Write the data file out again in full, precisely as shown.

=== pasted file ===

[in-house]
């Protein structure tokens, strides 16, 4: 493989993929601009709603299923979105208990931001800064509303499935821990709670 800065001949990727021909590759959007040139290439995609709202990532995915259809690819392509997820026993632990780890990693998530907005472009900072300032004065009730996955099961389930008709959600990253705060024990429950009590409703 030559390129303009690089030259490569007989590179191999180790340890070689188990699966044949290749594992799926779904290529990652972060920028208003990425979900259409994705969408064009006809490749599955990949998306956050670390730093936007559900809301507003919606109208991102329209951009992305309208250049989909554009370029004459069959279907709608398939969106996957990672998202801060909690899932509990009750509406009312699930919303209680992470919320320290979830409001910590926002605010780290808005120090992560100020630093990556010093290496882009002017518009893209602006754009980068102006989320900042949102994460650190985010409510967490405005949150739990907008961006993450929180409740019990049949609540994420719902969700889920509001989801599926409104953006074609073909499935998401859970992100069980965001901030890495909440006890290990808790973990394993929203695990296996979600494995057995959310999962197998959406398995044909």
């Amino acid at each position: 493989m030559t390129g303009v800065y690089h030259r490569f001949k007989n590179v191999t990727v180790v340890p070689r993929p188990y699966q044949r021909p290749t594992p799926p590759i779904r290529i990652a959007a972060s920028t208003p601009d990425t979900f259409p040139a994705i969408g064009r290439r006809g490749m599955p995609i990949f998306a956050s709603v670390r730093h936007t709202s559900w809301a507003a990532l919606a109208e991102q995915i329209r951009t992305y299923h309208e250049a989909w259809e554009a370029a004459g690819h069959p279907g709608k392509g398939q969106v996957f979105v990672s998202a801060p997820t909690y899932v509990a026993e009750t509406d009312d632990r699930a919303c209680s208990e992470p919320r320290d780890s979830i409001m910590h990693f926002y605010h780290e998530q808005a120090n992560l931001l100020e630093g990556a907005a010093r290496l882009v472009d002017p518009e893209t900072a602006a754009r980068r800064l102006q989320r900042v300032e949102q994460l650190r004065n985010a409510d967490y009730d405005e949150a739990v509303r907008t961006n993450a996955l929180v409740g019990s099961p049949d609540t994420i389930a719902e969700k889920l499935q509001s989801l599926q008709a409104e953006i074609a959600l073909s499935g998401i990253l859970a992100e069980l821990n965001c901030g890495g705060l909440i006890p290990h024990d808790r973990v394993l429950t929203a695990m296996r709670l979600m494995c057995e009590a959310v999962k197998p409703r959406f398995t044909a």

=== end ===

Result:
[in-house]
């Protein structure tokens, strides 16, 4: 493989993929601009709603299923979105208990931001800064509303499935821990709670 800065001949990727021909590759959007040139290439995609709202990532995915259809690819392509997820026993632990780890990693998530907005472009900072300032004065009730996955099961389930008709959600990253705060024990429950009590409703 030559390129303009690089030259490569007989590179191999180790340890070689188990699966044949290749594992799926779904290529990652972060920028208003990425979900259409994705969408064009006809490749599955990949998306956050670390730093936007559900809301507003919606109208991102329209951009992305309208250049989909554009370029004459069959279907709608398939969106996957990672998202801060909690899932509990009750509406009312699930919303209680992470919320320290979830409001910590926002605010780290808005120090992560100020630093990556010093290496882009002017518009893209602006754009980068102006989320900042949102994460650190985010409510967490405005949150739990907008961006993450929180409740019990049949609540994420719902969700889920509001989801599926409104953006074609073909499935998401859970992100069980965001901030890495909440006890290990808790973990394993929203695990296996979600494995057995959310999962197998959406398995044909």
């Amino acid at each position: 493989m030559t390129g303009v800065y690089h030259r490569f001949k007989n590179v191999t990727v180790v340890p070689r993929p188990y699966q044949r021909p290749t594992p799926p590759i779904r290529i990652a959007a972060s920028t208003p601009d990425t979900f259409p040139a994705i969408g064009r290439r006809g490749m599955p995609i990949f998306a956050s709603v670390r730093h936007t709202s559900w809301a507003a990532l919606a109208e991102q995915i329209r951009t992305y299923h309208e250049a989909w259809e554009a370029a004459g690819h069959p279907g709608k392509g398939q969106v996957f979105v990672s998202a801060p997820t909690y899932v509990a026993e009750t509406d009312d632990r699930a919303c209680s208990e992470p919320r320290d780890s979830i409001m910590h990693f926002y605010h780290e998530q808005a120090n992560l931001l100020e630093g990556a907005a010093r290496l882009v472009d002017p518009e893209t900072a602006a754009r980068r800064l102006q989320r900042v300032e949102q994460l650190r004065n985010a409510d967490y009730d405005e949150a739990v509303r907008t961006n993450a996955l929180v409740g019990s099961p049949d609540t994420i389930a719902e969700k889920l499935q509001s989801l599926q008709a409104e953006i074609a959600l073909s499935g998401i990253l859970a992100e069980l821990n965001c901030g890495g705060l909440i006890p290990h024990d808790r973990v394993l429950t929203a695990m296996r709670l979600m494995c057995e009590a959310v999962k197998p409703r959406f398995t044909a």